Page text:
if so, "that situation can have no effect upon the operation and
effect of this Missouri judgment." The court
Page 309 U. S. 26
also observed that, while by subsection (n) of Section 77 of the
Bankruptcy Act, claims for personal injuries to employees of a
railroad corporation are entitled to priority, that provision
applied expressly to proceedings in bankruptcy and the present case
at this stage is an equity receivership. And, apart from that, the
court considered petitioner foreclosed from asserting such rights
in this suit, approving the ruling of the District Court in that
respect. 103 F.2d 996, 1000.
Petition for certiorari was filed on July 26, 1939.
Subsequently, by Act of Congress approved August 11, 1939,
subsection (n) of Section 77 of the Bankruptcy Act was amended so
as to apply to equity receiverships, and thus to read as
"In proceedings under this section, and in equity receiverships
of railroad corporations now or hereafter pending in any court of
the United States, claims for personal injuries to employees of a
railroad corporation, claims of personal representatives of
deceased employees of a railroad corporation, arising under State
or Federal laws, and claims now or hereafter payable by sureties
upon supersedeas, appeal, attachment, or garnishment bonds,
executed by sureties without security, for and in any action
brought against such railroad corporation or trustees appointed
pursuant to this section, shall be preferred and paid out of the
assets of such railroad corporation as operating expenses of such
Petitioner then presented a supplemental brief in support of his
application for certiorari, directing our attention to this
statute, and, in view of the importance of the question raised by
the amendment, we granted certiorari, limited to the question of
the right of the petitioner to intervene in order to assert
priority. 308 U.S. 539.
For the present purpose, we may assume, without deciding, that
the determination of the court below was
Page 309 U. S. 27
correct upon the record before it and in the light of the law as
it then stood. But it is our duty to consider the amended statute
and to decide the question in harmony with its provisions, if found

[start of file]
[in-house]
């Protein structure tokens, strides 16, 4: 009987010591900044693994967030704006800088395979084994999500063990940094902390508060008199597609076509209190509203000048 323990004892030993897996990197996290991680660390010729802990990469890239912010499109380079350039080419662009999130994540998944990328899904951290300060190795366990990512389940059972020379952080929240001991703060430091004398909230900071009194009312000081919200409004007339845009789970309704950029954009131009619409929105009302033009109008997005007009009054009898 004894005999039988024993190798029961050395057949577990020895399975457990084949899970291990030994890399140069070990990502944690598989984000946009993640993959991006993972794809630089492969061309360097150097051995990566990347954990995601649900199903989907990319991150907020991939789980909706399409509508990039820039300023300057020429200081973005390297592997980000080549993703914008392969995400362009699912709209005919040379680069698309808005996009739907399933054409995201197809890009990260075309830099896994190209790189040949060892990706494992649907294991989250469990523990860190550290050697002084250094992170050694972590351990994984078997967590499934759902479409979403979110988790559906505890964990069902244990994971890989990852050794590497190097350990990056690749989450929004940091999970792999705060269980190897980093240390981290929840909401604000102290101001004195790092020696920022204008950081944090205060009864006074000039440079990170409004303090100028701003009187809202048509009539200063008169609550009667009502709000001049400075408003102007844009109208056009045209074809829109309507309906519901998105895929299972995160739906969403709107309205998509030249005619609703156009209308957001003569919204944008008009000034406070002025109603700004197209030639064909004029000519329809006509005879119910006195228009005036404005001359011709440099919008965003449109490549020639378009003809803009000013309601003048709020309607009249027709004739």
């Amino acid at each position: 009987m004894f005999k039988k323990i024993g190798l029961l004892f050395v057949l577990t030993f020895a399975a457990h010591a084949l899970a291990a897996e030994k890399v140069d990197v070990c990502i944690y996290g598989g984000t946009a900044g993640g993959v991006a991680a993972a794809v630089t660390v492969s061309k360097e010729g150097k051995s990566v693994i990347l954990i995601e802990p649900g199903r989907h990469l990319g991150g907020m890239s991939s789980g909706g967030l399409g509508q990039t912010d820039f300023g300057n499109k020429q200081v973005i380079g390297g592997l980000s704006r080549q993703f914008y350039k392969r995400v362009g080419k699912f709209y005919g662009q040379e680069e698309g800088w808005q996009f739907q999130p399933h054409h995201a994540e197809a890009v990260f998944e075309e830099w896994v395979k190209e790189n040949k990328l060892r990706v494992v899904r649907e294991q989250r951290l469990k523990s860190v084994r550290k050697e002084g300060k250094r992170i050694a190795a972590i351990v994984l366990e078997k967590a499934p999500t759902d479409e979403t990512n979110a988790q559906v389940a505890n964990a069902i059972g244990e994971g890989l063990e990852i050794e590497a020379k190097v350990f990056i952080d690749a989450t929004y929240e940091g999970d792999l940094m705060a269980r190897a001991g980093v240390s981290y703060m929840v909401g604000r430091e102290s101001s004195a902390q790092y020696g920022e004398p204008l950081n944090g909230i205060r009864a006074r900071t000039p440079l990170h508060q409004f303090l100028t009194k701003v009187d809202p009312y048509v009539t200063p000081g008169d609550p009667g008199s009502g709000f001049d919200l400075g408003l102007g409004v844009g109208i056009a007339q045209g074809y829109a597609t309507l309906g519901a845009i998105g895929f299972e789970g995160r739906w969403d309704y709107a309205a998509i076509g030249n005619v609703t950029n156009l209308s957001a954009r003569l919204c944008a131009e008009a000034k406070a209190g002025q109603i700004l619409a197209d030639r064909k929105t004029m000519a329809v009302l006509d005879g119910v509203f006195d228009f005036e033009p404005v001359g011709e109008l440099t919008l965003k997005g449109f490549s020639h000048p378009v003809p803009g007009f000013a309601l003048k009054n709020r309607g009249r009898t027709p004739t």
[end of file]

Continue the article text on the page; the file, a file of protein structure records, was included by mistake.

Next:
to be applicable. The controlling rule was thus stated by Chief
Justice Marshall in United States v. Schooner
1 Cranch 103, 5
U. S. 110
"It is in the general true that the province of an appellate
court is only to inquire whether a judgment, when rendered, was
erroneous or not. But if, subsequent to the judgment and before the
decision of the appellate court, a law intervenes and positively
changes the rule which governs, the law must be obeyed, or its
obligation denied. . . . In such a case, the court must decide
according to existing laws, and if it be necessary to set aside a
judgment, rightful when rendered, but which cannot be affirmed but
in violation of law, the judgment must be set aside."
See also Dinsmore v. Southern Express Co., 183 U.
, 183 U. S. 120
Crozier v. Krupp, 224 U. S. 290
224 U. S. 302
Gulf, C. & S.F. Ry. Co. v. Dennis, 224 U.
, 224 U. S. 506
Watts, Watts & Co. v. Unione Austriaca di Navigazione,
248 U. S. 9
248 U. S. 21
We are of the opinion that the amended statute is applicable to
this proceeding. The statute applies to "equity receiverships of
railroad corporations now . . . pending in any court of the United
States." This is such a case. The statute applies to "claims for
personal injuries to employees of a railroad corporation." This is
such a claim. The statute says that a claim of that sort "shall be
preferred and paid out of the assets of such railroad corporation
as operating expenses of such railroad." This is a direct
requirement governing the action of the court in this cause.
We have no doubt that Congress has constitutional power to
impose this requirement. We have held that earnings, while a
railroad is in possession of the court and
Page 309 U. S. 28
operated by its receivers, "are not necessarily and exclusively